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Joliffe History, Family Crest & Coats of Arms



The ancient history of the name Joliffe began soon after 1066 when the Norman Conquest of England occurred. It was a name given to a happy and lively person. The surname of Jolliffe was originally derived from the Old French word joli, of the same meaning. A broad and miscellaneous class of surnames, nickname surnames referred to a characteristic of the first person who used the name. They can describe the bearer's favored style of clothing, appearance, habits, or character.


Early Origins of the Joliffe family


The surname Joliffe was first found in Staffordshire where they were an ancient family granted lands by William the Conqueror, and "allied to some of the chief nobles of the Kingdom." A northern branch enjoyed power and affluence in Europe before the Norman Conquest, and were originally known as Jolli. This spelling changed with the years to Jollye, to Jolliff, and finally to Jolliffe.

Early History of the Joliffe family


This web page shows only a small excerpt of our Joliffe research.
Another 153 words (11 lines of text) covering the years 1824, 1613, 1680, 1660, 1679, 1660, 1750, 1734, 1741, 1697 and 1771 are included under the topic Early Joliffe History in all our PDF Extended History products and printed products wherever possible.

Joliffe Spelling Variations


It is only in the last few hundred years that the English language has been standardized. For that reason, Anglo-Norman surnames like Joliffe are characterized by many spelling variations. Scribes and monks in the Middle Ages spelled names they sounded, so it is common to find several variations that refer to a single person. As the English language changed and incorporated elements of other European languages such as Norman French and Latin, even literate people regularly changed the spelling of their names. The variations of the name Joliffe include Jolliffe, Jolli, Jolliff and others.

Early Notables of the Joliffe family (pre 1700)


Outstanding amongst the family at this time was Sir William Jolliffe; John Jolliffe (1613-1680), an English merchant in London and politician who sat in the House of Commons from 1660 to 1679; William Jolliffe (1660-1750), British politician, Member of Parliament for Petersfield (1734-1741)...
Another 43 words (3 lines of text) are included under the topic Early Joliffe Notables in all our PDF Extended History products and printed products wherever possible.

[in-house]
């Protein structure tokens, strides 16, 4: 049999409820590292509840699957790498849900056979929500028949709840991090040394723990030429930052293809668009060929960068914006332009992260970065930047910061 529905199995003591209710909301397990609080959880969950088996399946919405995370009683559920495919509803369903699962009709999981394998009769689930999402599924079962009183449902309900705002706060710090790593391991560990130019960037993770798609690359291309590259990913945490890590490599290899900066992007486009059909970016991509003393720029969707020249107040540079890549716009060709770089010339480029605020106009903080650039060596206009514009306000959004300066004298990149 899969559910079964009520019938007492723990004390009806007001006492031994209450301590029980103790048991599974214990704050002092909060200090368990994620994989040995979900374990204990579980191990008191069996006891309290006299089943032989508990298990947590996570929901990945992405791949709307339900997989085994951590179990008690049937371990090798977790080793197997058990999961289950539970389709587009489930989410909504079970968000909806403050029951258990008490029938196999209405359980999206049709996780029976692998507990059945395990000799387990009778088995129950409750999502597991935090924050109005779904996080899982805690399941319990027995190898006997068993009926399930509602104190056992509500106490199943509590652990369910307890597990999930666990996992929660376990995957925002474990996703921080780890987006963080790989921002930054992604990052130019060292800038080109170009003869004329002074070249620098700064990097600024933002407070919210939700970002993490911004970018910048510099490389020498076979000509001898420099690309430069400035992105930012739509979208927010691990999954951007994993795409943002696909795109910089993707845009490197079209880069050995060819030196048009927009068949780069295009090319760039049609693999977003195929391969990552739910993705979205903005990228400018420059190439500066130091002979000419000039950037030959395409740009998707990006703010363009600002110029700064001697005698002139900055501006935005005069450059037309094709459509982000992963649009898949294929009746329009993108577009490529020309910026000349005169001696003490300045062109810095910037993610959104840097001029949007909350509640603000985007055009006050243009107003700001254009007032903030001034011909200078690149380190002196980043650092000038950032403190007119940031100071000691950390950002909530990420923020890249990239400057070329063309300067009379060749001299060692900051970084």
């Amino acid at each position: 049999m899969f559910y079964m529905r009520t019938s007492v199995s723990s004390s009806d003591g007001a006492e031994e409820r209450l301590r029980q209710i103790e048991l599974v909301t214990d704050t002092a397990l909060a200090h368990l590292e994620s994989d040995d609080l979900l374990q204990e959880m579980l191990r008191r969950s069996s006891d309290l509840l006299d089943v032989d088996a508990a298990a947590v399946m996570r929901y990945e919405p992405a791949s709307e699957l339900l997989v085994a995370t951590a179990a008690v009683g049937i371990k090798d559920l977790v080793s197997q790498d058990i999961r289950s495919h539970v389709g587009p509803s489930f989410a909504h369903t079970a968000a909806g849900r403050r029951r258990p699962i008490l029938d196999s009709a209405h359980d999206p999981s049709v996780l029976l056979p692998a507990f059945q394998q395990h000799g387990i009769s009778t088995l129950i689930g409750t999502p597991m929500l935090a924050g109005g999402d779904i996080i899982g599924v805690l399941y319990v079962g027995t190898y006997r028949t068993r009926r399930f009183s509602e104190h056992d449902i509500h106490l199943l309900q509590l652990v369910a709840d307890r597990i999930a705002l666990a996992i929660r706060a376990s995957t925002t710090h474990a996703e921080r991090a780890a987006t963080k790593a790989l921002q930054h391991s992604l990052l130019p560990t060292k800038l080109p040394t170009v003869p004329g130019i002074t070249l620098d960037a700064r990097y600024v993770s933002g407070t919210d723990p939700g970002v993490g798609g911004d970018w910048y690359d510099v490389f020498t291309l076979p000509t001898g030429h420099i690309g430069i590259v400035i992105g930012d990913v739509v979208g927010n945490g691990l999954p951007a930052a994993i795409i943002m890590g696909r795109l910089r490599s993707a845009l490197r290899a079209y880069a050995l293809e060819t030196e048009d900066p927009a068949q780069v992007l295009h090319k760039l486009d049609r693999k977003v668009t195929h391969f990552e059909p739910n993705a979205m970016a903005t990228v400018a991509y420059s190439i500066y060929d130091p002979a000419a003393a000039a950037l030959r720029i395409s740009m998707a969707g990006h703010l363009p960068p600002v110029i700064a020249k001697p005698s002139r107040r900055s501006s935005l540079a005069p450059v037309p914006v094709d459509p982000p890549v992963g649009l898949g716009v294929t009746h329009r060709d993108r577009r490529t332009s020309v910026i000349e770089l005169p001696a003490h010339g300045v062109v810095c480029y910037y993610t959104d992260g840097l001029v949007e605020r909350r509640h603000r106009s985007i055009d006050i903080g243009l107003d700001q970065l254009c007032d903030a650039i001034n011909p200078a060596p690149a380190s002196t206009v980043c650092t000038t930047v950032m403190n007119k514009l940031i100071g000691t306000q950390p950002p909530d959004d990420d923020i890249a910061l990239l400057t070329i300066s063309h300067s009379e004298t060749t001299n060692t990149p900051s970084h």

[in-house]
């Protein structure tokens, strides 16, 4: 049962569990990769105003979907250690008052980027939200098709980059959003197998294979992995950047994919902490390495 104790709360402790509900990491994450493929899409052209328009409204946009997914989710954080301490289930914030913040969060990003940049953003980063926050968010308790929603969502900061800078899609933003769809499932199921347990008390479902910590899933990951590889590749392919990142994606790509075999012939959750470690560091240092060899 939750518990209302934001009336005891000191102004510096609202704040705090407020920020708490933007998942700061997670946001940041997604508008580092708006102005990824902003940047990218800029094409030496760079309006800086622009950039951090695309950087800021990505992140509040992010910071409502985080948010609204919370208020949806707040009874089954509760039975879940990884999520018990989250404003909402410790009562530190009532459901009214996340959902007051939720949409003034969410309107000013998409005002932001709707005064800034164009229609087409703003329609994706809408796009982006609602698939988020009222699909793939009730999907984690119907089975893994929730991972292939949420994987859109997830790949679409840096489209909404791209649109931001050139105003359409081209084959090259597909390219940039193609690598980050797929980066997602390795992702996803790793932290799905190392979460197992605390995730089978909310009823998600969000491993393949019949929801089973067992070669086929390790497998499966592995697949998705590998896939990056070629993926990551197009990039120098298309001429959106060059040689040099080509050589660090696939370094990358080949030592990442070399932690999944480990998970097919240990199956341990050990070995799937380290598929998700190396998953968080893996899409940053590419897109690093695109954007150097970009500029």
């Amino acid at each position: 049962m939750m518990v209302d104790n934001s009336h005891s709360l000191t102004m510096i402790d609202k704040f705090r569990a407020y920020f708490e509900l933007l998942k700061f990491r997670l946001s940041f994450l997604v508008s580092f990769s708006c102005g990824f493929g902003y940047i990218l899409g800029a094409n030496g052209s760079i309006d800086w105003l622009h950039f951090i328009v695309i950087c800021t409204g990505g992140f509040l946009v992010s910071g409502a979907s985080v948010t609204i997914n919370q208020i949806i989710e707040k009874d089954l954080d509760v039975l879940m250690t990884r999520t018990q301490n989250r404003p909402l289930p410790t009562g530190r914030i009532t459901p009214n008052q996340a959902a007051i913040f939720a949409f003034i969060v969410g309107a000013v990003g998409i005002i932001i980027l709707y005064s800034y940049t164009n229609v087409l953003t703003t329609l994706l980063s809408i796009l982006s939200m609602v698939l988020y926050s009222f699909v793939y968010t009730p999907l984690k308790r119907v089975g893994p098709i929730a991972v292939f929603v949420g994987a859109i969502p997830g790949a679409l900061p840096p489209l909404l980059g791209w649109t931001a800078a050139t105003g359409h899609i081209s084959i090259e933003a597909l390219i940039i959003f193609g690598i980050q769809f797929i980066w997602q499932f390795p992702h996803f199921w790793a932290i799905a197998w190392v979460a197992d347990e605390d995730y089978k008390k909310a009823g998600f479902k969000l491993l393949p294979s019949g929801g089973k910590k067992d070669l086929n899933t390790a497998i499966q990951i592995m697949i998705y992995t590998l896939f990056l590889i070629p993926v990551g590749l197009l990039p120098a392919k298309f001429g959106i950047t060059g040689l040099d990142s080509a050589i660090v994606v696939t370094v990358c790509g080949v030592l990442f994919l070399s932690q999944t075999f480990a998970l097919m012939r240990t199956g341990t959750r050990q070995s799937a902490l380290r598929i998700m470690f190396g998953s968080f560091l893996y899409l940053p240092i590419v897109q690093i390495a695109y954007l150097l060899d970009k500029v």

Migration of the Joliffe family to the New World and Oceana


Faced with the chaos present in England at that time, many English families looked towards the open frontiers of the New World with its opportunities to escape oppression and starvation. People migrated to North America, as well as Australia and Ireland in droves, paying exorbitant rates for passages in cramped, unsafe ships. Many of the settlers did not make the long passage alive, but those who did see the shores of North America were welcomed with great opportunity. Many of the families that came from England went on to make essential contributions to the emerging nations of Canada and the United States. Some of the first immigrants to cross the Atlantic and come to North America carried the name Joliffe, or a variant listed above:

Joliffe Settlers in United States in the 17th Century

  • John Joliffe, who settled in Barbados in 1685

Joliffe Settlers in Australia in the 19th Century

  • Elvira Joliffe, who arrived in Adelaide, Australia aboard the ship "Ramillies" in 1849 [1]CITATION[CLOSE]
    State Records of South Australia. (Retrieved 2010, November 5) RAMILIES 1849. Retrieved from http://www.slsa.sa.gov.au/BSA/1849Ramillies.htm
  • Mr. Robert Joliffe, (b. 1831), aged 21, Cornish agricultural labourer departing from Plymouth on 7th July 1852 aboard the ship "Sir Edward Parry" arriving in Geelong, Melbourne, Victoria, Australia on 23rd October 1852 [2]CITATION[CLOSE]
    Cornwall Online Parish Clerks. (Retreived 3rd May 2018). Retrieved from http://www.opc-cornwall.org/Resc/pdfs/emigration_australia_victoria.pdf
  • Mrs. Ann Joliffe, (b. 1831), aged 21, Cornish settler departing from Plymouth on 7th July 1852 aboard the ship "Sir Edward Parry" arriving in Geelong, Melbourne, Victoria, Australia on 23rd October 1852 [2]CITATION[CLOSE]
    Cornwall Online Parish Clerks. (Retreived 3rd May 2018). Retrieved from http://www.opc-cornwall.org/Resc/pdfs/emigration_australia_victoria.pdf

The Joliffe Motto


The motto was originally a war cry or slogan. Mottoes first began to be shown with arms in the 14th and 15th centuries, but were not in general use until the 17th century. Thus the oldest coats of arms generally do not include a motto. Mottoes seldom form part of the grant of arms: Under most heraldic authorities, a motto is an optional component of the coat of arms, and can be added to or changed at will; many families have chosen not to display a motto.

Motto: Tant que je puis
Motto Translation: As much as I can.


Joliffe Family Crest Products



See Also



Citations


  1. ^ State Records of South Australia. (Retrieved 2010, November 5) RAMILIES 1849. Retrieved from http://www.slsa.sa.gov.au/BSA/1849Ramillies.htm
  2. ^ Cornwall Online Parish Clerks. (Retreived 3rd May 2018). Retrieved from http://www.opc-cornwall.org/Resc/pdfs/emigration_australia_victoria.pdf


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